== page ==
Image via Adobe Stock
Image via Adobe Stock
New research has shown some young adults who had COVID-19 – but were not hospitalised – were found to have increased heart issues after being infected, such as stiffness of arteries.
This condition could increase their risk of cardiovascular complications in later life. Dr Steve Ratchford, senior author on the paper, explains:
“These findings suggest a potential long-term impact of Covid-19 on young, relatively healthy adults who may otherwise think the virus may not be affecting them”.
Scientists at Appalachian State University found COVID-19 may have a detrimental impact on arteries in the body, including the carotid artery which supplies blood to the brain.
Young adults were tested 3-4 weeks after being infected with the virus, and an ultrasound was used to examine the carotid artery. Recordings of the participants’ heartbeats were measured for carotid stiffness and compared to a control group of healthy young adults.
The research was published in Experimental Physiology. Scientists will continue to monitor the participants for six months since they were first infected to see if their arterial health improves.
Findings from the study have been hailed as important for healthy, young adults, but also for people who suffered more severe symptoms after being infected with the coronavirus.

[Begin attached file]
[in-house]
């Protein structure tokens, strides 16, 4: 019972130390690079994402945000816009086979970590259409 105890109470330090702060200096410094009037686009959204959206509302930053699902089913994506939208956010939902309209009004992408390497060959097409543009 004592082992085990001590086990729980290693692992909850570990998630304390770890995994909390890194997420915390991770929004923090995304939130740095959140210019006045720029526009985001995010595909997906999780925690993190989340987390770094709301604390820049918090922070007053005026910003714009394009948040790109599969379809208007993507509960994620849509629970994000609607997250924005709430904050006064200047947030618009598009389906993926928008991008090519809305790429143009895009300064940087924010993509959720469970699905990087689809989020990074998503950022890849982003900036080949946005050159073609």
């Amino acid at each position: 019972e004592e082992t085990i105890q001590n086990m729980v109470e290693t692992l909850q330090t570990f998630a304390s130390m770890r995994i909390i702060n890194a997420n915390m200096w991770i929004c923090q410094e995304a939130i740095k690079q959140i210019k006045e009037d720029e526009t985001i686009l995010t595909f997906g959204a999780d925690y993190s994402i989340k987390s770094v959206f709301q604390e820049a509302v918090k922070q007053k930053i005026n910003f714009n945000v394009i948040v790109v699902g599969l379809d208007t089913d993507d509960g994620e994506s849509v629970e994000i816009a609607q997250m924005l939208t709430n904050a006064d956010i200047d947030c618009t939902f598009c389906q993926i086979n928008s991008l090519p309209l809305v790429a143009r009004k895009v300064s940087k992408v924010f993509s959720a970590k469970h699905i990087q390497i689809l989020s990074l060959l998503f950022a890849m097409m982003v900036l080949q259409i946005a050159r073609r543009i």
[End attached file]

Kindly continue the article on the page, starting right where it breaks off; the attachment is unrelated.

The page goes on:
Experts have called for further investigation into the issue of heart health, to include a more diverse population of COVID-19 patients such as those with pre-existing underlying health conditions.
Arterial stiffness is also an issue in infections including pneumonia, lupus, rheumatic fever and Kawasaki disease, with this continuing to be a problem after initial symptoms have settled.
Common signs and symptoms that linger over time include, fatigue, shortness of breath, coughing, joint pain, chest pain, memory and concentration issues, sleep problems, muscle pain, pounding heartbeat, loss of smell or taste, depression or anxiety, fever, and dizziness when you stand.
According to Mayo Clinic, COVID-19 damages other organs as well, even though it primarily affects the lungs. Damage to organs such as the heart, lungs and brain may also increase other long-term health issues.
Researchers confirmed that “imaging tests taken months after recovery from COVID-19 have shown lasting damage to the heart muscle, even in people who experienced only mild COVID-19 symptoms”.
This, in turn, may increase the risk of heart failure or other heart complications in the future. Furthermore, pneumonia associated with the coronavirus could cause long-term damage to the tiny air sacs (alveoli) in the lungs.
COVID-19 may also cause strokes, seizures and Guillain-Barre syndrome — a condition that causes temporary paralysis – even in young people. Lastly, Mayo Clinic says it may also increase the risk of developing Parkinson’s disease and Alzheimer’s disease.
Additional reporting by Cover Media